8 December 2023

Growing a healthy church isn’t complex … but it is counter-cultural

The church spires of St Paul’s Cathedral in the city of Melbourne. Picture: iStock

By Ken Morgan 

6 March 2022

What will post-pandemic church be like? Are hybrid services and Zoom meetings the new normal? We’re all receiving emails and podcasts predicting radical, discontinuous change, urging us to be agile (… and to sign up for their webinar). 

In the face of all the hype, here’s the good news: fundamentally, what’s required to sustain and grow a healthy church will be the same post-pandemic as it was pre-pandemic.  

The bad news is that before COVID, the church in the western world was not all that adept in doing what was required to sustain and grow a healthy church.  

It’s not necessarily complex, it’s just contrary to our instincts and to our culture. It comes down to obeying the commandments of Jesus. 

The most important command is to love God. This is different from loving our traditions (whether they be vestments or hermeneutics), or our place of recognition in the church. Loving God requires putting all our resources at his disposal for his purposes. It means submitting our hopes for things like “successful” kids, financial security and a comfortable lifestyle to the greater hope of the Kingdom of God realised. For the wealthy and aspirational, loving God will be costly.  

The next command is to love your neighbour as yourself. One of the primary ways we demonstrate love for God is to love the people around us. The first century church, the Celtic monks, the founders of the Salvation Army, and dozens of other history-making movements in the church over the centuries were renowned for going to extraordinary lengths to love and serve the unbelieving, and often hostile populace, that surrounded them. This was more than spare time and spare change stuff.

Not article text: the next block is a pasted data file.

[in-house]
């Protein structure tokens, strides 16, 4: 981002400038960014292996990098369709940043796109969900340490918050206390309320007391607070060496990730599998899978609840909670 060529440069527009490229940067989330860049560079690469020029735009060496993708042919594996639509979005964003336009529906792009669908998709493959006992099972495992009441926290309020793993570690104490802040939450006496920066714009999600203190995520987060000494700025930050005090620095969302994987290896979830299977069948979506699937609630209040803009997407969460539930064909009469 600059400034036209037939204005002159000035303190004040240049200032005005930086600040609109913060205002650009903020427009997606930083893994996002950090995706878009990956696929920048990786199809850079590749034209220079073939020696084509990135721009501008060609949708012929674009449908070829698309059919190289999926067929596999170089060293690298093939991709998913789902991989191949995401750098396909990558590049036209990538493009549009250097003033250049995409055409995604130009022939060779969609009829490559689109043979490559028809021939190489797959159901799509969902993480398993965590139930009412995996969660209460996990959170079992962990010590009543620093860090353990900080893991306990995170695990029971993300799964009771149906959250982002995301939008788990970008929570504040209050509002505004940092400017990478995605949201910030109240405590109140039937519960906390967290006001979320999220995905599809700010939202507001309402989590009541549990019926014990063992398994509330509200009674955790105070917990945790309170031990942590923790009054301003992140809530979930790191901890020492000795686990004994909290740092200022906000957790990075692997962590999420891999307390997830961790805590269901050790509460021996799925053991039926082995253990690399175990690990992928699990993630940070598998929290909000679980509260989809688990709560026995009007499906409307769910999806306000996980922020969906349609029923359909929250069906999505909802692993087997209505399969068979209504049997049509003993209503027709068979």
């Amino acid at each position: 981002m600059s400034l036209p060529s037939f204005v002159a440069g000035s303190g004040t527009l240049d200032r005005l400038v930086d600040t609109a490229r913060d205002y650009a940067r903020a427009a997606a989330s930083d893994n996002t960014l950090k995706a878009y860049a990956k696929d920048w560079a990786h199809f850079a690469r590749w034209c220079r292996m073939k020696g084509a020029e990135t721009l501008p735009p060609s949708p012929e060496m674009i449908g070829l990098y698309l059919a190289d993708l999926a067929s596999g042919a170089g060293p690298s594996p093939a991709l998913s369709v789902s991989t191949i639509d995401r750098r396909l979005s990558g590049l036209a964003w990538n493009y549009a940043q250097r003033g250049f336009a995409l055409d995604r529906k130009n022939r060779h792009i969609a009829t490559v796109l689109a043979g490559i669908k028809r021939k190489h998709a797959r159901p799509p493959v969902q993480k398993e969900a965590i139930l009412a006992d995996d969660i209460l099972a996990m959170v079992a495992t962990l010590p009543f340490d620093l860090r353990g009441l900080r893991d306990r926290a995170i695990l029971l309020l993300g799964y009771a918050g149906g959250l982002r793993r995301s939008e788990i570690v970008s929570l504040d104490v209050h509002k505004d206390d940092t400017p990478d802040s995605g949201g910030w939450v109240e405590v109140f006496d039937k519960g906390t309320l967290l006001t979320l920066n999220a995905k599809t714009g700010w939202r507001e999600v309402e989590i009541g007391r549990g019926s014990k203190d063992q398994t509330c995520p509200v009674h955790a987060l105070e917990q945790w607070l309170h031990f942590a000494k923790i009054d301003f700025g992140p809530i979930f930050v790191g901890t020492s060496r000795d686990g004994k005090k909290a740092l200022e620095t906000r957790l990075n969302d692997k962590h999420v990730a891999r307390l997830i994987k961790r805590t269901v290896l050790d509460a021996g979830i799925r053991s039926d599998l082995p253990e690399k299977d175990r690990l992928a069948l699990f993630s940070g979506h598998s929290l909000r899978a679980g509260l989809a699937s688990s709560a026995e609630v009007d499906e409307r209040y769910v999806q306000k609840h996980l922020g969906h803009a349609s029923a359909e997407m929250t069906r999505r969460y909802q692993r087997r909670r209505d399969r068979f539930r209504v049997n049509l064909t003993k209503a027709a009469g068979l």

The demonstration of God’s love though personal, practical and sacrificial acts of service to those outside the church is a powerful testimony to the heart of God and the intent of the gospel.  The kingdom of God is visible as a community of love, as Jesus demonstrated by touching untouchables, dignifying outcasts and turning the pecking order of his society upside down. Jesus does not invite us to be merely good citizens, he calls us to surprise, delight and even astound our communities with kindness. Do this and we will have no trouble attracting people to our churches.  

Jesus’ new command was to love one another. Sixty per cent of Anglican churches with which I have worked have been significantly impaired by unproductive conflict, usually around issues of status and preference. We should be going out of our way to show grace and favour to each other, yet we waste our energy protecting our turf and our tastes.  

Jesus’ parting command was to make disciples, not just church-goers. We are required to introduce people to the gospel in a way that they can grasp and respond with repentance and faith. Then we are to teach them the ways of Jesus, cultivating personal transformation and a life of loving God, neighbour and fellow believers.  

Doing this thoughtfully and consistently will see our churches will grow. It’s been that way for 2000 years.  

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